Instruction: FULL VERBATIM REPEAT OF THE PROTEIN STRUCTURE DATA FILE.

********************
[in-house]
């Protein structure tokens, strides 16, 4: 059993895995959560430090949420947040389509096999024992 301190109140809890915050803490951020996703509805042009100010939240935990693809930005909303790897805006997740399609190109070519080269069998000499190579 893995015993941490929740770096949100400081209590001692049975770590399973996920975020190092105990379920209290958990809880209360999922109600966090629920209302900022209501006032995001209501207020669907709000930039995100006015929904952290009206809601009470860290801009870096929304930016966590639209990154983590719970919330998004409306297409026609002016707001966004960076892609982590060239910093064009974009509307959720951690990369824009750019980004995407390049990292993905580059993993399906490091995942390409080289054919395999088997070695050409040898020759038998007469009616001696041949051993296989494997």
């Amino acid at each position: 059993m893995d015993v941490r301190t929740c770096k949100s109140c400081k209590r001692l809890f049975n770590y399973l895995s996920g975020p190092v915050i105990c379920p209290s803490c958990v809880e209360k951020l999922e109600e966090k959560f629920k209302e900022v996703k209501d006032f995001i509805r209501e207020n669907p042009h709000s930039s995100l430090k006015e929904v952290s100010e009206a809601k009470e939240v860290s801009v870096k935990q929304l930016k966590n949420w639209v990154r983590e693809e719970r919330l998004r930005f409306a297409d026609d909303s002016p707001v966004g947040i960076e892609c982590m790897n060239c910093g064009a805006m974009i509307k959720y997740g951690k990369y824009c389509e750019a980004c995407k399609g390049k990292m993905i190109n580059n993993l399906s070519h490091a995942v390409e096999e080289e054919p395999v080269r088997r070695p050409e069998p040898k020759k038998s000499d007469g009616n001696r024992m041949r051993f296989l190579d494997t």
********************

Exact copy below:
[in-house]
């Protein structure tokens, strides 16, 4: 059993895995959560430090949420947040389509096999024992 301190109140809890915050803490951020996703509805042009100010939240935990693809930005909303790897805006997740399609190109070519080269069998000499190579 893995015993941490929740770096949100400081209590001692049975770590399973996920975020190092105990379920209290958990809880209360999922109600966090629920209302900022209501006032995001209501207020669907709000930039995100006015929904952290009206809601009470860290801009870096929304930016966590639209990154983590719970919330998004409306297409026609002016707001966004960076892609982590060239910093064009974009509307959720951690990369824009750019980004995407390049990292993905580059993993399906490091995942390409080289054919395999088997070695050409040898020759038998007469009616001696041949051993296989494997």
């Amino acid at each position: 059993m893995d015993v941490r301190t929740c770096k949100s109140c400081k209590r001692l809890f049975n770590y399973l895995s996920g975020p190092v915050i105990c379920p209290s803490c958990v809880e209360k951020l999922e109600e966090k959560f629920k209302e900022v996703k209501d006032f995001i509805r209501e207020n669907p042009h709000s930039s995100l430090k006015e929904v952290s100010e009206a809601k009470e939240v860290s801009v870096k935990q929304l930016k966590n949420w639209v990154r983590e693809e719970r919330l998004r930005f409306a297409d026609d909303s002016p707001v966004g947040i960076e892609c982590m790897n060239c910093g064009a805006m974009i509307k959720y997740g951690k990369y824009c389509e750019a980004c995407k399609g390049k990292m993905i190109n580059n993993l399906s070519h490091a995942v390409e096999e080289e054919p395999v080269r088997r070695p050409e069998p040898k020759k038998s000499d007469g009616n001696r024992m041949r051993f296989l190579d494997t």